Voters approved Prop. 2 in the Nov. 6 midterm election ahead of a proposed special legislative session to address specific medical marijuana rules and regulations.
Utah has become the 32nd state to legalize medical marijuana with the passage of Prop. 2 in the Nov. 6 midterm election.
The measure, backed by the Utah Patients Coalition, passed 53-47 with 76 percent of precincts reporting, according to Ballotpedia on Nov. 7.
The vote comes ahead of a proposed special legislative session to address the specific rules and regulations that will govern the state’s medical marijuana program.
“Congratulations to the voters of Utah,” said BioTrackTHC CEO Patrick Vo. “Even though Prop. 2 passed, the preemptive action by Gov. Gary Herbert and lawmakers to create medical cannabis legislation shows Utah’s top officials have recognized the real need to create a commonsense regulatory system for medical cannabis. Tight regulations that include tracking products from seed to sale are paramount to patient safety, to ensuring products aren’t diverted to illicit markets, and that only patients who are part of the state program receive the medicine they need.”
“It is our hope that Utah’s politicians will respect the will of the electorate and move swiftly to enact The Utah Medical Cannabis Act in a manner that comports with both the spirit of the law and the letter of law,” added NORML Political Director Justin Strekal, in a public statement.
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The initiative faced plenty of opposition leading up to the election, with the Church of Jesus Christ Latter Day Saints coming out against the measure earlier this year. The Church the released a seven-page memo describing the “legal issues” surrounding the ballot initiative and outlining 31 reasons for its opposition of the effort.
In addition, Drug Safe Utah sued Utah Lt. Gov. Spencer Cox in May, compiling a long list of argumentsabout why the ballot initiative should not be approved. Cox and the Utah Patients Coalition asked a judge to dismiss the lawsuit in June, and Drug Safe Utah did drop the case in early July.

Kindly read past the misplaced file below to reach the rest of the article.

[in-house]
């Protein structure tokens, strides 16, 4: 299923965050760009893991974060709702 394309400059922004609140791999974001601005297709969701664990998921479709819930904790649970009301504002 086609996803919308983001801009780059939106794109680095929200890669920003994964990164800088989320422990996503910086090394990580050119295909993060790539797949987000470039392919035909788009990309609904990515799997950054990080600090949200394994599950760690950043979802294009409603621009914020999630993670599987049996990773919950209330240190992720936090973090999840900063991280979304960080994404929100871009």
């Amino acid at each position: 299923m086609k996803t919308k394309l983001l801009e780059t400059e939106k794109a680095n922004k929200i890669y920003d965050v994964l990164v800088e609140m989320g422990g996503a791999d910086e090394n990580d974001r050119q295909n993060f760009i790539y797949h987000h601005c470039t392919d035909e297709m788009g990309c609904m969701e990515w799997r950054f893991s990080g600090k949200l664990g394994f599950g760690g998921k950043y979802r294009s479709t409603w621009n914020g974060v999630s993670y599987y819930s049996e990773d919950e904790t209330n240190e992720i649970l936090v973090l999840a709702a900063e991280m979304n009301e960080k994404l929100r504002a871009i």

“Surprisingly, medical cannabis recently passed in the conservative state of Oklahoma, so it is not a huge shock that Utah, which is also historically conservative, is passing medical cannabis,” George Archos, CEO of Verano, told Cannabis Business Times. “Advocates’ efforts to educate people about cannabis’ benefits for health and wellness have gone a long way in creating an attitudinal shift toward acceptance. … Having limited licenses allows the state to get its feet [and] mirrors what Illinois has done successfully from a regulatory standpoint. A comprehensive medical program ensures solid product quality and consistency.”
Earlier this year, Utah passed a “right to try” law that allows terminally ill patients to access medical marijuana, but the regulations needed to implement the program are not expected to be finalized until next year. With the passage of Prop. 2, the program will be expanded, and a law will be established to allow patients with qualifying conditions access to medical cannabis with a recommendation from their doctor. The initiative also lays out a framework for licensing and regulating cannabis cultivators and dispensaries in the state, including restrictions on the location of these businesses.
“A win for cannabis is a win for civil rights; it’s a win for jobs creation and for people with illnesses best treated with cannabis products,” said Steve Gormley, CEO of International Cannabrands. “The U.S. electorate continues to push a pro-cannabis agenda and common-sense marijuana regulation.”
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